WIU Sends Out More Layoff Notices

Mar 1, 2019
Emily Boyer / TSPR

Western Illinois University emailed layoff notices on Friday to 132 employees, which is about 8% of the total workforce.

A new report says Illinois state government is at “elevated risk” in the event of an economic downturn.

When it comes to state spending, Illinois politicians are giving voters what they want. That’s the problem.

Rich Egger

Two dozen faculty members at Western Illinois University will lose their jobs as the university contends with declines in student enrollment and state financial support.  During a special meeting of Western's Board of Trustees on Thursday, Chair Cathy Early said the university is repositioning itself while remaining fiscally responsible.

The Higher Education Working Group started meeting last fall to identify ways to reform higher education in Illinois.  And the group continues to meet even after lawmakers adjourned their 2018 legislative session.

The state of Illinois has a budget in place for next fiscal year, which will help public colleges and universities with their planning.  But the president of Western Illinois University said the state appropriation of $47.2 million for WIU falls short of what his school needs.

Watch the first Illinois Issues Forum from Springfield.  Our 2018 election coverage starts discussing the fiscal health of Illinois. 

Last year NPR Illinois toured the state in partnership with NPR member stations to hear how the two-year state budget impasse impacted communities in Illinois. The adoption of a budget provided some clarity for those affected but many challenges remain.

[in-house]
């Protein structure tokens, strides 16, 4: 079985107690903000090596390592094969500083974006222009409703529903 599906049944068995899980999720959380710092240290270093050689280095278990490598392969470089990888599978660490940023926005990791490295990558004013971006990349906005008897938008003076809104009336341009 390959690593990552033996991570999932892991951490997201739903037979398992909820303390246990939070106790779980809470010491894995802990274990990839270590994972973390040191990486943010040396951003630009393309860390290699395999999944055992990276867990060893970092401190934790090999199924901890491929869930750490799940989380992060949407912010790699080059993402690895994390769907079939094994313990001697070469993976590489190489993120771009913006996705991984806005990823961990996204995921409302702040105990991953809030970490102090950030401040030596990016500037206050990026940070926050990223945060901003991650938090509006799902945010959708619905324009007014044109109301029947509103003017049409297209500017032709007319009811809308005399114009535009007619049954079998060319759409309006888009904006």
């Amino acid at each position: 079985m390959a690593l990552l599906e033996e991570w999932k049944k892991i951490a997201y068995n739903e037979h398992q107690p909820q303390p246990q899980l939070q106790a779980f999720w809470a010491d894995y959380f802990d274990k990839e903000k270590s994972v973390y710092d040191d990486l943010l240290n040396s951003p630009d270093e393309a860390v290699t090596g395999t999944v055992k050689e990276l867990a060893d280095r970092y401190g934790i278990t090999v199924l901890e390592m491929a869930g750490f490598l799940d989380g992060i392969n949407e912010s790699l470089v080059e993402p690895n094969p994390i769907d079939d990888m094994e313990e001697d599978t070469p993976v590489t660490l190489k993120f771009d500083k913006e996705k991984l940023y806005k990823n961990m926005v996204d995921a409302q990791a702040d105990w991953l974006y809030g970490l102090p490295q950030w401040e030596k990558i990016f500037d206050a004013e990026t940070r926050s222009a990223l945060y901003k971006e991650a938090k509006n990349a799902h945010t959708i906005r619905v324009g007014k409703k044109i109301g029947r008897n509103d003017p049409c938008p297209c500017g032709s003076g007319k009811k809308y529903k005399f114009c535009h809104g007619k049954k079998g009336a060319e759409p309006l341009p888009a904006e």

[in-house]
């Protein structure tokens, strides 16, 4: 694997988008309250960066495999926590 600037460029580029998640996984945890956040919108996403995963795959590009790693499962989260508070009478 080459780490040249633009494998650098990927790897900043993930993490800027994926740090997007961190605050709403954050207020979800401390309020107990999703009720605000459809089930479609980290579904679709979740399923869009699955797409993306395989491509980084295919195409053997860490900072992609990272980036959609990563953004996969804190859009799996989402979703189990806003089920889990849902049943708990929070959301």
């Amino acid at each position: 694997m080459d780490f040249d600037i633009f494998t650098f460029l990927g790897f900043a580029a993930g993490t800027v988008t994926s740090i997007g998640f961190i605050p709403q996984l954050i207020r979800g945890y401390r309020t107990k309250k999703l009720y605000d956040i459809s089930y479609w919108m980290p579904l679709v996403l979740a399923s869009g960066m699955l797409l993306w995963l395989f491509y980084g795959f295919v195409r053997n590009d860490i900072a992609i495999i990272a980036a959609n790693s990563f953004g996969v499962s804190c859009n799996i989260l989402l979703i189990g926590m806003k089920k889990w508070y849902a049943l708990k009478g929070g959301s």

This year, we aim to seek solutions to many of the fiscal problems that persist and discuss the prominent issues in the 2018 elections. 

TSPR Emily Boyer

Western Illinois University will receive $47.2 million under the state's budget for Fiscal Year '19, which begins July 1, 2018.  That reflects a 2% funding increase for public higher education across the state.  WIU President Jack Thomas told Tri States Public Radio that the slight funding increase is helpful following several years of financial uncertainty including the two year state budget impasse. 

Gov. Bruce Rauner has signed Illinois’ budget into law.

The Illinois legislature overwhelmingly passed a full year budget Thursday. It includes a few plans to cut down on the state’s massive pension debt.


The Illinois General Assembly has approved a budget for the state — and Governor Bruce Rauner is indicating he’ll “enact” it into law.

With just two days remaining in the spring session of the Illinois General Assembly, lawmakers are optimistic about passing a state budget on time.

Passing a state budget is arguably the most important thing the Illinois General Assembly does every year — or at least should do every year.

After last year's drama — when a two-year standoff ended with a Republican revolt against Governor Bruce Rauner — it's an open question about how things will go this year.

So I set out to answer a simple question: Will there be another impasse?

There was a rare meeting Thursday among Gov. Bruce Rauner and the top leaders of the Illinois General Assembly.

Pages